Food Defense

Food Facilities are responsible for mitigating Intentional Adulteration vulnerabilities during transit – not the carrier.

April 1, 2024 | 3 Min Read

It’s no April Fool’s joke: The FDA says that the owner, operator, or agent in charge of a food facility that manufactures/processes, packs, or holds food for consumption in the United States, is responsible for implementing mitigation measures to protect food products they ship or receive from intentional adulteration – not the carrier.

Since the Food Safety Modernization Act (FSMA) is a law, violations may be treated as criminal acts. The FDA may arrest responsible parties, conduct an extended audit of company practices, or even suspend the registration of food facilities (which can lead to temporary or permanent shutdown).

Here are the two points taken directly from the FDA FAQ on FSMA:

FD.4. Do food carriers need a defense plan during transport?
No. The mitigation strategies are more appropriately implemented by food facilities, rather than by carriers. If a facility has identified a significant vulnerability related to transportation, the facility must take steps to reduce that vulnerability.

FD.10. If I am exempted from some requirements of the preventive controls for human food rule under sections 117.5(b) (seafood), 117.5(c) (juice), 117.5(d) (LACF), 117.5(e) (dietary supplements), am I also exempted from the Intentional Adulteration rule? Do I need to develop a food defense plan?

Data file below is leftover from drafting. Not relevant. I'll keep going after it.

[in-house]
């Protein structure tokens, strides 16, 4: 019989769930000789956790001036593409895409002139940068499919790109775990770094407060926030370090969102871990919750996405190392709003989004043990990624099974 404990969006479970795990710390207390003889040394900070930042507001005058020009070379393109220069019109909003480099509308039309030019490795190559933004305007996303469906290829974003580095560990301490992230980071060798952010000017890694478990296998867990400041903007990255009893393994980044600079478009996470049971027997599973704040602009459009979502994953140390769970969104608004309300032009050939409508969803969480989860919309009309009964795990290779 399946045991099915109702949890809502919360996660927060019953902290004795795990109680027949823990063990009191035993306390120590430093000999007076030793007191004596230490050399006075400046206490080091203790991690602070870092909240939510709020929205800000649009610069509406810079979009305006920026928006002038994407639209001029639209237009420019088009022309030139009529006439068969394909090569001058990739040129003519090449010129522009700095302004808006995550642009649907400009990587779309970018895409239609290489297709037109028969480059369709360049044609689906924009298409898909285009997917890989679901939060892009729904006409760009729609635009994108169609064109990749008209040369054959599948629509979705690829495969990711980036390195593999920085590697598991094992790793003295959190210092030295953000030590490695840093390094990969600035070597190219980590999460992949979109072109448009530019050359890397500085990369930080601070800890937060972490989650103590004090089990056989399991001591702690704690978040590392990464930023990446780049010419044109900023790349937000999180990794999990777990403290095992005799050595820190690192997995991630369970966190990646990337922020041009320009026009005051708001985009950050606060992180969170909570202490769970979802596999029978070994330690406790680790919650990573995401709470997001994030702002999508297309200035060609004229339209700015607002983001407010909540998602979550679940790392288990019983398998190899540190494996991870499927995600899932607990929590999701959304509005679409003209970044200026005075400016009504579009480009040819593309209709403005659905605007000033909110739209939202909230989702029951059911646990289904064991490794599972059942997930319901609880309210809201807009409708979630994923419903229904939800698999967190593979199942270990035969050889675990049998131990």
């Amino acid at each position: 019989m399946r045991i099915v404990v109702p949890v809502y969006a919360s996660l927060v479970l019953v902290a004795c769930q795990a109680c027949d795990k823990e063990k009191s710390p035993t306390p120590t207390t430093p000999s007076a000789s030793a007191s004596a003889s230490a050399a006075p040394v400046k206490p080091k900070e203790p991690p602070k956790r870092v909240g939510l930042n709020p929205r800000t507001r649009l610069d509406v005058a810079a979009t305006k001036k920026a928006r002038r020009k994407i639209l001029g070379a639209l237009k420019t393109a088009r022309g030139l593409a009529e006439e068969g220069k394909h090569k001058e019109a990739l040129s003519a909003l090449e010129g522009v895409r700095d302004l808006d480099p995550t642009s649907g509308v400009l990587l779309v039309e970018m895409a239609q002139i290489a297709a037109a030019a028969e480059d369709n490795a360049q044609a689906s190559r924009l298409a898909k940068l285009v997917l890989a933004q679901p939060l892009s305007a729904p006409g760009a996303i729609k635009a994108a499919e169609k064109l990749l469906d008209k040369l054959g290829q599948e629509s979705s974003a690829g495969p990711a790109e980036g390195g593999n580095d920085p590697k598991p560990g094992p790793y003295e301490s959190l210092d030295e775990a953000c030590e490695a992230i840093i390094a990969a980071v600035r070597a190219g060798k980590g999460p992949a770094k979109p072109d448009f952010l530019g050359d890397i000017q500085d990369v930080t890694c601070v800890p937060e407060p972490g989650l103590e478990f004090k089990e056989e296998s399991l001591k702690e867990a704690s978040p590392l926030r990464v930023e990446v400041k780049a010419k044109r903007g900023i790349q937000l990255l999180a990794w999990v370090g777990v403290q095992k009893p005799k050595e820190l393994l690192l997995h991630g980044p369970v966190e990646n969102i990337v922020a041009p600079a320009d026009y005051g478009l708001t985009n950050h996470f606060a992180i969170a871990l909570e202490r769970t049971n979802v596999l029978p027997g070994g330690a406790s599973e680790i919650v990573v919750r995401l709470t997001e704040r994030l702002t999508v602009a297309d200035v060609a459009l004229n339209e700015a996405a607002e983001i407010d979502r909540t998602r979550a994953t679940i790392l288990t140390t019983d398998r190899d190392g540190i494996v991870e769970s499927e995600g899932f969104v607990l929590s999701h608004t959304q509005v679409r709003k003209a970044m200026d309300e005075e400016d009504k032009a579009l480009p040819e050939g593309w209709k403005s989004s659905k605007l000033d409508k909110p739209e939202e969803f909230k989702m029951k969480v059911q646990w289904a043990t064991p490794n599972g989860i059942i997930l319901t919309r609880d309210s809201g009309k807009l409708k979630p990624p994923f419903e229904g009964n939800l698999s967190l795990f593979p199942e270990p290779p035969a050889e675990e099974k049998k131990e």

The Intentional Adulteration rule does not include exemptions for seafood, juice, LACF, or dietary supplements. The IA rule applies to the owner, operator, or agent in charge of a domestic or foreign food facility that manufactures/processes, packs, or holds food for consumption in the United States and is required to register under section 415 of the Federal Food, Drug, and Cosmetic Act unless subject to an exemption (see 21 CFR 121.5).

The FDA defines Food Defense as “…the effort to protect the food supply against intentional contamination due to sabotage, terrorism, counterfeiting, or other illegal, intentionally harmful means. Potential contaminants include biological, chemical, and radiological hazards that are generally not found in foods or their production environment.” Intentional Adulteration can also come from disgruntled employees, acts of terrorism, and corporate sabotage.

Ensuring that your traceability actions are proactive, not reactive, is critical to securing the movement of food materials in the supply chain. To effectively implement the FDA requirements, you must have a dynamic system in place to ensure that the bulk ingredients unloaded at your facility were not adulterated in transit.

Surelock Seals provides that system that can alert you if the bulk ingredient shipment was potentially adulterated during transit. We are your Out of The Box solution for food traceability and security, offering both handheld and stationary RFID reader options to fit your budget. Our patented, double-locking RFID seals are attached to the trailer hatches after the bulk ingredient is loaded, and if tampered with in transit, they will be permanently destroyed, informing you of possible adulteration. With Surelock Seals, you know BEFORE you unload.

If you have questions regarding food traceability or the FSMA, check out this previous article on those topics.

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